Seventh Wonder: Tiara (Frontiers Records) [Matt]
Ok I'm going to say something controversial and probably a little snobby. The snobby bit: I have liked Seventh Wonder since the Swedish band put out their debut record, they have always been near the top of the prog metal list for me, now the controversial bit I prefer Tommy Karevik's vocals when he's singing for SW than when he's fronting Kamelot. Here he sounds like himself, able to put every ounce of talent he has into his performance, not having to emulate anyone else's style. He always seems more comfortable at the helm of SW than in Kamelot, so it's fantastic to hear new music from Seventh Wonder especially as their last release was 2010's The Great Escape, while that was a good album their masterpiece is Mercy Falls and I have to say Tiara is nearing that level of brilliance.
It's got the conceptual emotional complexity of Mercy Falls but the straightforward prog/power pomp of The Great Escape and their debut. The album, that has been in production for a long time, opens with a stirring orchestral setting the cinematic scene to this record it's up to The Everones to start the album properly with some punchy prog metal mastery, direct and to the point it's a distilled version of everything that makes Seventh Wonder so good, Johan Liefvendahl's guitar, Andreas Blomqvist's bass, Tommy Karevik's vocals, Andreas Söderin's keyboard and Stefan Norgren's drums bringing back everything I've ever loved about this band. A good start then and it gets better with the euphoric Dream Machine which has a pop streak at odds with the technical musical backing and leads into the brilliant Against The Grain which is progressive and melodic starting with delicate acoustics before bursting to glorious life.
The conceptual element starts with the power metal of Victorious then is taken up by the Farewell trilogy beginning with the synth heavy Tiara's Song, as the piano driven Goodnight takes the middle and it ends with the epic Beyond Today where Tommy is backed by his sister Jenny. This middle suite is classic Seventh Wonder expertly performed, with melodic swathes merging with metallic riffs and strong sentiment at it's core. Founder member Andreas Blomqvist put's it like so "Tiara is everything you have come to expect from Seventh Wonder, but I also hope there are some new flavors in there to keep it interesting" He's got it spot on, you can hear the time this has taken to make and it means the band can be at their most creative, ti's everything you could want from a Seventh Wonder album and while it's not quite got the emotional resonance of Mercy Falls it's certainly their most accomplished record. 9/10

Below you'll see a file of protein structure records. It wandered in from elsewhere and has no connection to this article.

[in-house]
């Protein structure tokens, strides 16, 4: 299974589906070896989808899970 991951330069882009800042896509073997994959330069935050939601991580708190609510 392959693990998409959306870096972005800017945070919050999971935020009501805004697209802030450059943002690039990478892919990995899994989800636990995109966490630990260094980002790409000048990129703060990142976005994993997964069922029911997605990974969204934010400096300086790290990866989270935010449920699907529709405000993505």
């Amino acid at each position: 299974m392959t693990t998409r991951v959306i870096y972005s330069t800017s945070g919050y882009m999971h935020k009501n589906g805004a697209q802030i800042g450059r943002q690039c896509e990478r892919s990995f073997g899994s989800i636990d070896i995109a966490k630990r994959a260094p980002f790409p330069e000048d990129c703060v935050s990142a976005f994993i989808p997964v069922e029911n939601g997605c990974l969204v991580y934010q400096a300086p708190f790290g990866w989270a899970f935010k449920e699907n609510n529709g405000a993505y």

Beyond Creation: Algorythm (Season Of Mist) [Paul H]
The third release from Quebec’s technical death metal maestros Beyond Creation opens with a two-minute intro which builds classically and creates genuine tension and expectation such is the grandeur of the piece. The band then explodes into Entre Suffrage Et Mirage, polyrhythmic patterns, arpeggios dropping all over the place and some brutally tribal drumming all converging into a progressively technical fest of brutality. And that’s pretty much the next 44 minutes described. For those who say that death metal is just a wall of noise, then the demands that Beyond Creation set for themselves on Algorythm should dispel the doubter within minutes.